“Every inauguration increases the pressure and urgency to attract more tourism, but we don’t see another boom happening like what happened with the rapprochement of Barack Obama,” explains the specialist in reference to the diplomatic thaw between the two nations that began in December 2014. “It would have to change somewhat drastically for the number of tourists to reach what it needs to be,” he affirms.

Further from the worries of architects and tour operators, the Grand Packard hotel’s closests neighbors, like María Eugenie and Gerardo Carbonell, fear that the building’s demand for resources will harm their delay routines.

“We will have to get used to the noise of the water trucks from early in the morning and the coming and going of supplies, security in the area area will increase and that will affect the black market,” he points out.

“Many people are afraid that this way of opening luxury hotels will continue and that Calle Prado will end up completely dedicated to tourism,” she warns.

Above their heads, on a brilliant terrace filled with attractive offerings, the first curious people look toward the horizon and once in while turn their gazes down.

Translated by: Sheilagh Carey


The 14ymedio team is committed to serious journalism that reflects the reality of deep Cuba. Thank you for joining us on this long road. We invite you to continue supporting us, but this time by becoming a member of 14ymedio. Together we can continue to transform journalism in Cuba.

History of a Botched Job

The most sagacious inquire why the same section of the conduit is broken again and again, as it is not even located on a busy street with heavy vehicles. (14ymedio)

14ymedio bigger14ymedio, Yoani Sanchez, Generation Y, Havana, 11 September 2018 — The neighbors who pass in front of the huge crater scratch their heads, confused by the impression that they are suffering from déjà vu. Reasons for this estrangement are not lacking because the waterworks rupture that forced the closure of Conill Street, very close to the Avenida de la Independencia (Rancho Boyeros), has been repaired four times in a period of less than three years.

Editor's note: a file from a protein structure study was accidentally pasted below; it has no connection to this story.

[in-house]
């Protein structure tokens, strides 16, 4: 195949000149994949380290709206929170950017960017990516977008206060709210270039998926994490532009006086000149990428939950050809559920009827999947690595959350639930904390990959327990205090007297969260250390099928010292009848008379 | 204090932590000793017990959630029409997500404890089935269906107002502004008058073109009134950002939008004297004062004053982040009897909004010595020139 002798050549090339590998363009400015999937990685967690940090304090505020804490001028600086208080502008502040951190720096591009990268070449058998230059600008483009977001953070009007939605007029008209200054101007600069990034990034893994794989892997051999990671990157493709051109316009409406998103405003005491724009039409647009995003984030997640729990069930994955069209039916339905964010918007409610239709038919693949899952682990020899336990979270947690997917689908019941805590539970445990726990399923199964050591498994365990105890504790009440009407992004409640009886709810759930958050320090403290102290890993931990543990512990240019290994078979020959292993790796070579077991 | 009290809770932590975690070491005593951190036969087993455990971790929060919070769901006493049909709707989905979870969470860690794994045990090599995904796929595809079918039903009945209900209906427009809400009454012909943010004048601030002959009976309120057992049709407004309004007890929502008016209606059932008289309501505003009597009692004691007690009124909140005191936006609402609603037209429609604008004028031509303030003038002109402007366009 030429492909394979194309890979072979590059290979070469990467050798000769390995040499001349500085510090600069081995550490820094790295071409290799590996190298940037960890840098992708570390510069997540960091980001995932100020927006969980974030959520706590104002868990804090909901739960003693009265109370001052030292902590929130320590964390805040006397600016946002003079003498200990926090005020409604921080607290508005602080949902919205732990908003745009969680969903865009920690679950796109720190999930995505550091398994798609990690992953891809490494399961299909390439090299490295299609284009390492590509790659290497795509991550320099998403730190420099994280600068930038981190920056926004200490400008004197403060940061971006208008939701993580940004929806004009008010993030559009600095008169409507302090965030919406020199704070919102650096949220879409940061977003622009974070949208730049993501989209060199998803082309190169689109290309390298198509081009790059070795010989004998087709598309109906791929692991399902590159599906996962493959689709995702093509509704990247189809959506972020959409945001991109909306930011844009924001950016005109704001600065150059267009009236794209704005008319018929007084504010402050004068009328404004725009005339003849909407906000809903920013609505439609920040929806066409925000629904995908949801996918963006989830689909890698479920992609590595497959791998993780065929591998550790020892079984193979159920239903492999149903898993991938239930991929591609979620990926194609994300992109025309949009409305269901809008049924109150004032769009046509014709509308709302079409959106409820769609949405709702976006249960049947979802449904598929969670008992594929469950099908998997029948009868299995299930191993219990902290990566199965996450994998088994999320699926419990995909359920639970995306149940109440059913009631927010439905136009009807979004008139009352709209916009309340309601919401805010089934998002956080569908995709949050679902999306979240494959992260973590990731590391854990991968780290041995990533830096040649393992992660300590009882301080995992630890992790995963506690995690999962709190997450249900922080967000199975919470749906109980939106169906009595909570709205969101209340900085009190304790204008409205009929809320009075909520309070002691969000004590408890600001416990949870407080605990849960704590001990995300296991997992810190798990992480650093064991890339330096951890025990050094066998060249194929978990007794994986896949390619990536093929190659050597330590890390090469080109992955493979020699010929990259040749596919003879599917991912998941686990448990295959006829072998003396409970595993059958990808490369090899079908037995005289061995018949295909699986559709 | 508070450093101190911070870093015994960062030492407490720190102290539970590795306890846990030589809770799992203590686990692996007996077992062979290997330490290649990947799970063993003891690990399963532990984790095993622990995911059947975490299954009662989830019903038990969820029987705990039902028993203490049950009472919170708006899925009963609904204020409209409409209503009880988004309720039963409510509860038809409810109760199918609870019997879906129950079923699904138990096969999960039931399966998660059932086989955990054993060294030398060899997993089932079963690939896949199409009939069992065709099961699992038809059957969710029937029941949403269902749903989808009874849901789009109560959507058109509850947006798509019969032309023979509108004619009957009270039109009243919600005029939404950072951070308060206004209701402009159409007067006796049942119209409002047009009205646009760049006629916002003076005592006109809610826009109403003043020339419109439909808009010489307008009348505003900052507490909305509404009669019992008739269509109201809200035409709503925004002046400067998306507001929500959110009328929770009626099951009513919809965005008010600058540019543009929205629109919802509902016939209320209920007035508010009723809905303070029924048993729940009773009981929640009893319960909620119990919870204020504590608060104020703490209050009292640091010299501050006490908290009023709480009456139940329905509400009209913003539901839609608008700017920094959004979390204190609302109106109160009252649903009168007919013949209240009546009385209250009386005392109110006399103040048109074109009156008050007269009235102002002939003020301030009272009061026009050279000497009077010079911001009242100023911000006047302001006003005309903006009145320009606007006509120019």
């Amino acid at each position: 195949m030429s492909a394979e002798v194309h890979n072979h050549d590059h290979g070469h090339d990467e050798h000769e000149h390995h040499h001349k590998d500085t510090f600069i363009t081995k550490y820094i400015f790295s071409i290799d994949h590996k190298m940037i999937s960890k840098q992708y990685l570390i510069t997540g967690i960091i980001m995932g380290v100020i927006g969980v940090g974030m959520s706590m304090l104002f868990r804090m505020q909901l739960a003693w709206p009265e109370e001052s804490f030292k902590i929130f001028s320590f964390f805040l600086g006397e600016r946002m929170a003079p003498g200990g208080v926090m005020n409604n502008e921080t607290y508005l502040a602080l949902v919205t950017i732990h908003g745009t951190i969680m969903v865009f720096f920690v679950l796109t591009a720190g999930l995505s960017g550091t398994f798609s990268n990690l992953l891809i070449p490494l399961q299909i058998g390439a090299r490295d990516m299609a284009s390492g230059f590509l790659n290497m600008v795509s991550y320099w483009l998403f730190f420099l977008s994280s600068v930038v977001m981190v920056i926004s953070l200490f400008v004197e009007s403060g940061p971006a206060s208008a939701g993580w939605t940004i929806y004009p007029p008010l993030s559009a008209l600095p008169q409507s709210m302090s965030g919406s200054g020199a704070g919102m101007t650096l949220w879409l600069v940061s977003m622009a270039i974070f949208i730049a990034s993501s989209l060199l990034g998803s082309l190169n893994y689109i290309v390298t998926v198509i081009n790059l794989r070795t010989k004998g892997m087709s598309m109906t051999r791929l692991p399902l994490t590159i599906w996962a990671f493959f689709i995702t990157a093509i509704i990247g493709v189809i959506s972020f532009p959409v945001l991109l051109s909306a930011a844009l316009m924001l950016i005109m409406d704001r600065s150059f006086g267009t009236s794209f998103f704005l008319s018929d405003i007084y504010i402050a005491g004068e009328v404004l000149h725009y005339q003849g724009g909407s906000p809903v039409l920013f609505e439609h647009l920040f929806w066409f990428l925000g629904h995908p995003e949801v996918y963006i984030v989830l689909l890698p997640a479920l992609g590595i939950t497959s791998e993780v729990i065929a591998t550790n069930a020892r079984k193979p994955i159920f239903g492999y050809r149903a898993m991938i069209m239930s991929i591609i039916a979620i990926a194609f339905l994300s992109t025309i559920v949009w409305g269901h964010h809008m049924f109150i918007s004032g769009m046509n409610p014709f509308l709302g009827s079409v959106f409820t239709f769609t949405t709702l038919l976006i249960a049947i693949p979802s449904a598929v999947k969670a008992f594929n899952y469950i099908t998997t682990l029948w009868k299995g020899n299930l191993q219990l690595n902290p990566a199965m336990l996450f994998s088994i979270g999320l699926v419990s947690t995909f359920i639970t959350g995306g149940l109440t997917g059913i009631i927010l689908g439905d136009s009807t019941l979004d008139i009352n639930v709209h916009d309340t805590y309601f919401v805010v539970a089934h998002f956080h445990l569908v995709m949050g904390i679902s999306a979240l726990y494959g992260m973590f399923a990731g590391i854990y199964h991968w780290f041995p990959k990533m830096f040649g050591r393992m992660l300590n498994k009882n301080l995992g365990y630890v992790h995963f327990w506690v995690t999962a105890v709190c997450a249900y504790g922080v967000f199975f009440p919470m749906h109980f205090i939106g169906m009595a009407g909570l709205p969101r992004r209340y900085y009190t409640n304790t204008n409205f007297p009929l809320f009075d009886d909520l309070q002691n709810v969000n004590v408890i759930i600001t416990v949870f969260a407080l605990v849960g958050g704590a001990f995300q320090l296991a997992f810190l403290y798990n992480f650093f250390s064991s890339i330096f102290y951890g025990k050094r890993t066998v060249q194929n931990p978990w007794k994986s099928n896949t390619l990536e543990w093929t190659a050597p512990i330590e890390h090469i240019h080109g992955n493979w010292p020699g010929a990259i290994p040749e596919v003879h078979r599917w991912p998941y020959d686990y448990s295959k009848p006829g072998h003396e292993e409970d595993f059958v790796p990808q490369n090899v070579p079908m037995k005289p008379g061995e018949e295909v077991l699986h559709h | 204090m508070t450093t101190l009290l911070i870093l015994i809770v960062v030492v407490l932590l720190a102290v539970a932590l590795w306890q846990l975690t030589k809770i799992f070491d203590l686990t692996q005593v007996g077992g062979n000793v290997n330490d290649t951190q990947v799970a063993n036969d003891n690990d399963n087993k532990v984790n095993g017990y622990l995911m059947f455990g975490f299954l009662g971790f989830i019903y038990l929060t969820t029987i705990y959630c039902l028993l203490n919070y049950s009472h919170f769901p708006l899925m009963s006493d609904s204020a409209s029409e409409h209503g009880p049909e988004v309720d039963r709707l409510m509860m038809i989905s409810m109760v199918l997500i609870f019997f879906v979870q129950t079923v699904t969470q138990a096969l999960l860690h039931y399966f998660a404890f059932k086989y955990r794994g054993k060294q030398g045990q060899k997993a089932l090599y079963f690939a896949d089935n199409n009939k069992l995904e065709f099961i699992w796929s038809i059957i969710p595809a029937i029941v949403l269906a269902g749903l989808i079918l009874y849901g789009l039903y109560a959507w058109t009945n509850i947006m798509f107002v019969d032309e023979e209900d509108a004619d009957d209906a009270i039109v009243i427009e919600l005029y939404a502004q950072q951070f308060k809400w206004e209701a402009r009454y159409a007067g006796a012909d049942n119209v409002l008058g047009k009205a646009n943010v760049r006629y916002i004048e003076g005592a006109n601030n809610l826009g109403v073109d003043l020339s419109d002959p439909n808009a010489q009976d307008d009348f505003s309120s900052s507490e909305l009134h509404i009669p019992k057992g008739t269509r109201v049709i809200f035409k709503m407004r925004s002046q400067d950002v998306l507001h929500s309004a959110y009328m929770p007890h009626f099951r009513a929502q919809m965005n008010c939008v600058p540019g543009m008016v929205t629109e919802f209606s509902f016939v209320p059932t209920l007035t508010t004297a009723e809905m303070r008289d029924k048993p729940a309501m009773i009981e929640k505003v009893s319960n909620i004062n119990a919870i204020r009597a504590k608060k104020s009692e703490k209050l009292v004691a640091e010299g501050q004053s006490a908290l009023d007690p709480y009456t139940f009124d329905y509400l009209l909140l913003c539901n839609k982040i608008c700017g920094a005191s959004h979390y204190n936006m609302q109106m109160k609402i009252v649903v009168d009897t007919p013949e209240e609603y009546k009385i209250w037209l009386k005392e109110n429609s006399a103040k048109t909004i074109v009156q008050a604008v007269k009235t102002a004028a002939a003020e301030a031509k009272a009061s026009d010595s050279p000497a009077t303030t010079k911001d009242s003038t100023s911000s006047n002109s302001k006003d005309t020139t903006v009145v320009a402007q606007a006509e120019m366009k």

The current pit has been dug by the Havana Water Company, which is in charge of the supply of drinking water, the maintenance of the sewer system and the sanitation and storm drainage in the capital. On this entity falls a good part of the popular mockery and insults, for its remarkable inability to offer stable quality service.

With a bulldozer and an exasperating slowness, workers have unearthed on Conill Street a broken pipeline which, with its successive repairs, has become part of the landscape of this area of ​​Nuevo Vedado which is full of tall buildings constructed during the days of the Soviet subsidy. The deteriorated conduit has become a well-known character in these parts as well as an unwanted “neighbor” who, time after time, reminds us of his presence with a leak. continue reading

“It’s because the pipe was damaged,” the head of the works repeats with little enthusiasm this week, every time a concerned resident asks about the repairs that have affected the water supply to several surrounding blocks. The most sagacious inquire why the same section of the conduit is broken again and again, a section that is not even located on a busy street congested with heavy vehicles, but the man avoids answering.

The key to understanding the recurrence of the breakage is to recognize the degree to which most public works in Cuba are botched. “Every time they fix it, they don’t reinforce the area between the pipe and the asphalt, so the passing of the cars ends up damaging it,” says a neighbor who has not studied engineering or led a hydraulic repairs brigade, but who knows his own neighborhood well.

Others have been indirect accomplices to the bad practices suffered by this stretch of pipe. “The last time they stole some of the materials and there was even someone who paved the entrance to his private garage with what he diverted from that work,” says another resident nearby. “They filled the hole as well as they could and two weeks later there was another,” he says.